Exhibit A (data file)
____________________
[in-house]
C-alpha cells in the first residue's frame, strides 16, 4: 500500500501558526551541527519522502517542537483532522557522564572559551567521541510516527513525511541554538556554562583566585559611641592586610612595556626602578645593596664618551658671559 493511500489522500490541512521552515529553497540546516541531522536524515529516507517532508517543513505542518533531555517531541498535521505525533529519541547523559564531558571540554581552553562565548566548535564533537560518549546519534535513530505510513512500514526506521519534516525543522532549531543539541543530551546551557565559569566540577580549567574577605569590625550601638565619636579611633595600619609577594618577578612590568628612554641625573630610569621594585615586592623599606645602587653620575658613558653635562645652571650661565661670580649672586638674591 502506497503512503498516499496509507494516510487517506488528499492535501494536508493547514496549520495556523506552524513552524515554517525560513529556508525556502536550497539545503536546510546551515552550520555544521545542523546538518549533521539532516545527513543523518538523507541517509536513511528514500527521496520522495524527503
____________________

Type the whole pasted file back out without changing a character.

[in-house]
C-alpha cells in the first residue's frame, strides 16, 4: 500500500501558526551541527519522502517542537483532522557522564572559551567521541510516527513525511541554538556554562583566585559611641592586610612595556626602578645593596664618551658671559 493511500489522500490541512521552515529553497540546516541531522536524515529516507517532508517543513505542518533531555517531541498535521505525533529519541547523559564531558571540554581552553562565548566548535564533537560518549546519534535513530505510513512500514526506521519534516525543522532549531543539541543530551546551557565559569566540577580549567574577605569590625550601638565619636579611633595600619609577594618577578612590568628612554641625573630610569621594585615586592623599606645602587653620575658613558653635562645652571650661565661670580649672586638674591 502506497503512503498516499496509507494516510487517506488528499492535501494536508493547514496549520495556523506552524513552524515554517525560513529556508525556502536550497539545503536546510546551515552550520555544521545542523546538518549533521539532516545527513543523518538523507541517509536513511528514500527521496520522495524527503